When little boys fight there’s no easy solution, even if the argument is over something insignificant.
“It’s not fair, Mom!” Yosef whined. “I got it first!”
“He always takes what’s mine and says he got it first!” Menasheh argued.
“Boys, please stop fighting,” Mom pleaded. “There’s more where that came from. Share what you have now, and tomorrow we’ll get some more.”
Surprisingly, the boys accepted their mother’s proposal and the house quieted down — for a while.
Disputes arise over the misconception that there’s a limited supply of desirable possessions and there’s not enough to go around. People grab for themselves, thinking, “If I don’t get this one, perhaps I’ll miss out completely.”
Rabbi Avigdor Miller, zt”l, repeated many times that if you need something — anything — you should ask Hashem to fulfill your desire. Should Hashem give you what you requested and you realize you want more, “Ask Him again — He’s got plenty!” was Rabbi Miller’s advice.
Our Sages teach that all wars are fought over bread. When three people eat together they are required to recite zimun — an invitation to thank Hashem for the food that was consumed. One says, “Let us bless that we have eaten from His bread.” The others answer, “Blessed that we have eaten from His goodness.” The three have shared a meal. Each ate from serving platters or perhaps each was served a portion. Before one can bless the Provider, one must acknowledge that He provided for all and no one took from the other’s portion.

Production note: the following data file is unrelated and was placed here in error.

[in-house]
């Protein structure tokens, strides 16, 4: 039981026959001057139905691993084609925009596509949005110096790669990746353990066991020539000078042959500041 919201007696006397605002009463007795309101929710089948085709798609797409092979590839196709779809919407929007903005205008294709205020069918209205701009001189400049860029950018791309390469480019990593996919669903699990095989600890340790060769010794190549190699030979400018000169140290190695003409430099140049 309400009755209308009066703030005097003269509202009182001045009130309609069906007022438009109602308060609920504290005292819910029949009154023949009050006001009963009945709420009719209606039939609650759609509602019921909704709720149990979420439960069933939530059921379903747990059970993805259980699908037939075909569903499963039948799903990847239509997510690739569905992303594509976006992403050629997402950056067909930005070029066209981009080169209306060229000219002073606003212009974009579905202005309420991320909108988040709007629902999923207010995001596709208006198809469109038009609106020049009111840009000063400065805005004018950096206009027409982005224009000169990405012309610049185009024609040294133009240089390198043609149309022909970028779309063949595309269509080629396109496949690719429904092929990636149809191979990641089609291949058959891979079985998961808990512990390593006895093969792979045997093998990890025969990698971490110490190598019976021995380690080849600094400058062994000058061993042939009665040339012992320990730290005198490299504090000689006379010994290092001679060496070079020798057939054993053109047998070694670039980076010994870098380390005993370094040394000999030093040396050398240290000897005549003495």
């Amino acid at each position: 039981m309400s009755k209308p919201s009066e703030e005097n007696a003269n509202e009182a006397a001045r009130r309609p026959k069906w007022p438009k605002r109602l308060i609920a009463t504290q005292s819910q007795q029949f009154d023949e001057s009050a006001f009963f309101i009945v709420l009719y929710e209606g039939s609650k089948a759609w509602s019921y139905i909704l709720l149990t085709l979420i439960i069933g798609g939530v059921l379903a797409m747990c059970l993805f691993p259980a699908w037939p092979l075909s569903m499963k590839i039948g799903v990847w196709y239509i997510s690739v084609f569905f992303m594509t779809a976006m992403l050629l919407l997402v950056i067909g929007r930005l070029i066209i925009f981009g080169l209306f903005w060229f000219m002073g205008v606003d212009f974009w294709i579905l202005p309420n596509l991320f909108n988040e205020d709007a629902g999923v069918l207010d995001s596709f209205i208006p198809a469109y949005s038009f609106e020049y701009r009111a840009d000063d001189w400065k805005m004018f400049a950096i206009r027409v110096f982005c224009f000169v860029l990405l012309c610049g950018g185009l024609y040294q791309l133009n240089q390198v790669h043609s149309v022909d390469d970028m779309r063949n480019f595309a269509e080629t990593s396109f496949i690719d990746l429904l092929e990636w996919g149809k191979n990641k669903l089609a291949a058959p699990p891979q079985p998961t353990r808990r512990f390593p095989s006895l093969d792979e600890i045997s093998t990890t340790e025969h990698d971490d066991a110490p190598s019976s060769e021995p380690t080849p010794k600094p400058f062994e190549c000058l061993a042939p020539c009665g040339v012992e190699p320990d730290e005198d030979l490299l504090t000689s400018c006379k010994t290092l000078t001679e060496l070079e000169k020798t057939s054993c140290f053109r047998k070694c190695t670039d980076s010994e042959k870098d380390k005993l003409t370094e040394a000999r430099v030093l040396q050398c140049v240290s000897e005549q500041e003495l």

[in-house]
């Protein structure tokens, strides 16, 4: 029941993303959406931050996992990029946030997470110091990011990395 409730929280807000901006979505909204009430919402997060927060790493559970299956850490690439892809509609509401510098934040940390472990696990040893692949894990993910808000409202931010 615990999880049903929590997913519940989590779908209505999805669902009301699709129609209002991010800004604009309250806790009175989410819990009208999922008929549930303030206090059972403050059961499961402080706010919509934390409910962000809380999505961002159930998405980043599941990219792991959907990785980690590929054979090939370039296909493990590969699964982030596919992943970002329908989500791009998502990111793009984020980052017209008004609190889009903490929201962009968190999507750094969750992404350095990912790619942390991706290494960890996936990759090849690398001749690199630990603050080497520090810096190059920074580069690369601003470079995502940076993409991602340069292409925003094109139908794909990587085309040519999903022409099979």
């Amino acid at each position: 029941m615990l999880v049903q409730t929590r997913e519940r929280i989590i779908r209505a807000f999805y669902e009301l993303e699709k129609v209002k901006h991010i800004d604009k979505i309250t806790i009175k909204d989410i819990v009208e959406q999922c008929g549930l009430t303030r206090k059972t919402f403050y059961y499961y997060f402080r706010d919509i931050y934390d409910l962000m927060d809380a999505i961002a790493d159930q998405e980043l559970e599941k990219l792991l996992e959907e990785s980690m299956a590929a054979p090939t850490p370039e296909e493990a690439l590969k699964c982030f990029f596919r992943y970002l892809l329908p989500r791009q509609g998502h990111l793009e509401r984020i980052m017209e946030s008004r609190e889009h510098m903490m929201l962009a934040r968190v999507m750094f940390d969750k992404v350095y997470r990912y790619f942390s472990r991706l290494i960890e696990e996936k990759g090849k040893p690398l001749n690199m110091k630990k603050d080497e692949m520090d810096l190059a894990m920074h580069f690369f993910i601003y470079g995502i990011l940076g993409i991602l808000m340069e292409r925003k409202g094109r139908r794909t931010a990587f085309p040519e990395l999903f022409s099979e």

We should not look upon someone else’s portion — of anything — with jealousy. Instead, we should look up and acknowledge, “There’s more where that came from.”
One More Second: Another Thought For the Day
… even if a person holds on to his sin, Hakadosh Baruch Hu doesn’t hold on to His anger. Should He remain angry, it is not forever; instead, He will nullify His anger even if the sinner does not repent. We find in the days of Yeravam ben Yo’ash (Melachim 2, 14:26) that Hashem reinstated the original borders of the land while the people were still worshipers of idols … Hashem patiently waits, hoping “perhaps they’ll repent.” (Rabbi Moshe Cordovero, Tomer Devorah, Chapter 1)
Rabbi Raymond Beyda serves in the Sephardic community in Brooklyn, N.Y. He lectures to audiences all over the world.